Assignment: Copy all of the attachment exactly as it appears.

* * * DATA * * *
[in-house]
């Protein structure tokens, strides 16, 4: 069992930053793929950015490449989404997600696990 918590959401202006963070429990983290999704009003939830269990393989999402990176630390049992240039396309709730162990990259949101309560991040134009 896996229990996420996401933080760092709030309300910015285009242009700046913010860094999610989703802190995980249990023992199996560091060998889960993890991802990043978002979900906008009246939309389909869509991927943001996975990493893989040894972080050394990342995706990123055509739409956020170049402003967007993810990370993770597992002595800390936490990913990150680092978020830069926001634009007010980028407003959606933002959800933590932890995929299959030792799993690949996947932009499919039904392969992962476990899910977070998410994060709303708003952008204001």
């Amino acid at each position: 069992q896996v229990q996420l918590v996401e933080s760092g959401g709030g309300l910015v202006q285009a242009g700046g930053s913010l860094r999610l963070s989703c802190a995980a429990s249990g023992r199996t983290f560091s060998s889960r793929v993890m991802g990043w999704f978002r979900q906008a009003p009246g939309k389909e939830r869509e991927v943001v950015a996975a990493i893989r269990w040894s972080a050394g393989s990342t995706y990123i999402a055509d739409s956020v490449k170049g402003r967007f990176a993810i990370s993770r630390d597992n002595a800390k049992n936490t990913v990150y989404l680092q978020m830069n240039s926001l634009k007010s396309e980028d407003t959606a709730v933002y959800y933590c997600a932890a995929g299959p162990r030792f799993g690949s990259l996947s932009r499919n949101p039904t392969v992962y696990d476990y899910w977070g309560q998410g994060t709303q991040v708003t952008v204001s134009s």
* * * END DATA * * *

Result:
[in-house]
């Protein structure tokens, strides 16, 4: 069992930053793929950015490449989404997600696990 918590959401202006963070429990983290999704009003939830269990393989999402990176630390049992240039396309709730162990990259949101309560991040134009 896996229990996420996401933080760092709030309300910015285009242009700046913010860094999610989703802190995980249990023992199996560091060998889960993890991802990043978002979900906008009246939309389909869509991927943001996975990493893989040894972080050394990342995706990123055509739409956020170049402003967007993810990370993770597992002595800390936490990913990150680092978020830069926001634009007010980028407003959606933002959800933590932890995929299959030792799993690949996947932009499919039904392969992962476990899910977070998410994060709303708003952008204001």
């Amino acid at each position: 069992q896996v229990q996420l918590v996401e933080s760092g959401g709030g309300l910015v202006q285009a242009g700046g930053s913010l860094r999610l963070s989703c802190a995980a429990s249990g023992r199996t983290f560091s060998s889960r793929v993890m991802g990043w999704f978002r979900q906008a009003p009246g939309k389909e939830r869509e991927v943001v950015a996975a990493i893989r269990w040894s972080a050394g393989s990342t995706y990123i999402a055509d739409s956020v490449k170049g402003r967007f990176a993810i990370s993770r630390d597992n002595a800390k049992n936490t990913v990150y989404l680092q978020m830069n240039s926001l634009k007010s396309e980028d407003t959606a709730v933002y959800y933590c997600a932890a995929g299959p162990r030792f799993g690949s990259l996947s932009r499919n949101p039904t392969v992962y696990d476990y899910w977070g309560q998410g994060t709303q991040v708003t952008v204001s134009s």